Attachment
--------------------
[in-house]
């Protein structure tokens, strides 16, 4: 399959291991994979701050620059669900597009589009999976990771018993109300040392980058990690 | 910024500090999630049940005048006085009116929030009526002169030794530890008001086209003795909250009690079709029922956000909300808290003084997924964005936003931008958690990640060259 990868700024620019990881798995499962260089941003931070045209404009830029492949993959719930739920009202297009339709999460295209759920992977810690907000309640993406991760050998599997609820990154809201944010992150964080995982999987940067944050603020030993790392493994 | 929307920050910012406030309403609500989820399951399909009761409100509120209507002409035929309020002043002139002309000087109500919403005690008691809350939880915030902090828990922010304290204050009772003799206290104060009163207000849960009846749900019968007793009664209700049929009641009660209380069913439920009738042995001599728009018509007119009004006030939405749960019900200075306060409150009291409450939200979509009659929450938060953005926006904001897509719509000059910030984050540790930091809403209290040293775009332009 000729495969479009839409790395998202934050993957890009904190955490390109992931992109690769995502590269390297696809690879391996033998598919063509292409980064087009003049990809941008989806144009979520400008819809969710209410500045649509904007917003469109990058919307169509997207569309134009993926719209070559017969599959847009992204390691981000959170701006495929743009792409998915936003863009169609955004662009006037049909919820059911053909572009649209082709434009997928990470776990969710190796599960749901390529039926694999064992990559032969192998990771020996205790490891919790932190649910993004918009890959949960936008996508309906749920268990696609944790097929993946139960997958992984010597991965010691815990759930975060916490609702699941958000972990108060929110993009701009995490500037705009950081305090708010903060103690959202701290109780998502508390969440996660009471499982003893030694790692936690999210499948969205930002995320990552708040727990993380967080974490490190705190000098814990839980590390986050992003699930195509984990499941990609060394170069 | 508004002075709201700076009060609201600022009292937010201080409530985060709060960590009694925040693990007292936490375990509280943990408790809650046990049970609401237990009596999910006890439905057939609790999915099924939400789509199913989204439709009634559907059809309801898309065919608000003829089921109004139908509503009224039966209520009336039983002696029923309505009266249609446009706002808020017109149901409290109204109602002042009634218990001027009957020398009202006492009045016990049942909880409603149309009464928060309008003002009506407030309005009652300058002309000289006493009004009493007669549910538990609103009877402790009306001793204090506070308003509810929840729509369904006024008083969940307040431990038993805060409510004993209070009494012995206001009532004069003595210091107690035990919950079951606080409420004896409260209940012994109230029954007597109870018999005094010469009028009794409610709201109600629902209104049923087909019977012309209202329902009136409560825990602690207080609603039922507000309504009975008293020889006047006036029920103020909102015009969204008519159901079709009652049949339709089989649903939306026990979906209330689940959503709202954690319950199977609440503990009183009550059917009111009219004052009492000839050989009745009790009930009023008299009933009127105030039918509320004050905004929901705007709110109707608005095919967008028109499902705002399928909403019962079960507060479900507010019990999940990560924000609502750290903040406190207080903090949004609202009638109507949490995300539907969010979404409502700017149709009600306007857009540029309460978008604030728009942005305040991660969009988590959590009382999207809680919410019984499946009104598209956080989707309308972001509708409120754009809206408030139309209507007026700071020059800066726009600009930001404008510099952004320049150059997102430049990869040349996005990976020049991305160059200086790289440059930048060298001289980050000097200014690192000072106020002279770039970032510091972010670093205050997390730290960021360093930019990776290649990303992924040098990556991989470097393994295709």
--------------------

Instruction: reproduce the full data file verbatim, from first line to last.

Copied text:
[in-house]
């Protein structure tokens, strides 16, 4: 399959291991994979701050620059669900597009589009999976990771018993109300040392980058990690 | 910024500090999630049940005048006085009116929030009526002169030794530890008001086209003795909250009690079709029922956000909300808290003084997924964005936003931008958690990640060259 990868700024620019990881798995499962260089941003931070045209404009830029492949993959719930739920009202297009339709999460295209759920992977810690907000309640993406991760050998599997609820990154809201944010992150964080995982999987940067944050603020030993790392493994 | 929307920050910012406030309403609500989820399951399909009761409100509120209507002409035929309020002043002139002309000087109500919403005690008691809350939880915030902090828990922010304290204050009772003799206290104060009163207000849960009846749900019968007793009664209700049929009641009660209380069913439920009738042995001599728009018509007119009004006030939405749960019900200075306060409150009291409450939200979509009659929450938060953005926006904001897509719509000059910030984050540790930091809403209290040293775009332009 000729495969479009839409790395998202934050993957890009904190955490390109992931992109690769995502590269390297696809690879391996033998598919063509292409980064087009003049990809941008989806144009979520400008819809969710209410500045649509904007917003469109990058919307169509997207569309134009993926719209070559017969599959847009992204390691981000959170701006495929743009792409998915936003863009169609955004662009006037049909919820059911053909572009649209082709434009997928990470776990969710190796599960749901390529039926694999064992990559032969192998990771020996205790490891919790932190649910993004918009890959949960936008996508309906749920268990696609944790097929993946139960997958992984010597991965010691815990759930975060916490609702699941958000972990108060929110993009701009995490500037705009950081305090708010903060103690959202701290109780998502508390969440996660009471499982003893030694790692936690999210499948969205930002995320990552708040727990993380967080974490490190705190000098814990839980590390986050992003699930195509984990499941990609060394170069 | 508004002075709201700076009060609201600022009292937010201080409530985060709060960590009694925040693990007292936490375990509280943990408790809650046990049970609401237990009596999910006890439905057939609790999915099924939400789509199913989204439709009634559907059809309801898309065919608000003829089921109004139908509503009224039966209520009336039983002696029923309505009266249609446009706002808020017109149901409290109204109602002042009634218990001027009957020398009202006492009045016990049942909880409603149309009464928060309008003002009506407030309005009652300058002309000289006493009004009493007669549910538990609103009877402790009306001793204090506070308003509810929840729509369904006024008083969940307040431990038993805060409510004993209070009494012995206001009532004069003595210091107690035990919950079951606080409420004896409260209940012994109230029954007597109870018999005094010469009028009794409610709201109600629902209104049923087909019977012309209202329902009136409560825990602690207080609603039922507000309504009975008293020889006047006036029920103020909102015009969204008519159901079709009652049949339709089989649903939306026990979906209330689940959503709202954690319950199977609440503990009183009550059917009111009219004052009492000839050989009745009790009930009023008299009933009127105030039918509320004050905004929901705007709110109707608005095919967008028109499902705002399928909403019962079960507060479900507010019990999940990560924000609502750290903040406190207080903090949004609202009638109507949490995300539907969010979404409502700017149709009600306007857009540029309460978008604030728009942005305040991660969009988590959590009382999207809680919410019984499946009104598209956080989707309308972001509708409120754009809206408030139309209507007026700071020059800066726009600009930001404008510099952004320049150059997102430049990869040349996005990976020049991305160059200086790289440059930048060298001289980050000097200014690192000072106020002279770039970032510091972010670093205050997390730290960021360093930019990776290649990303992924040098990556991989470097393994295709």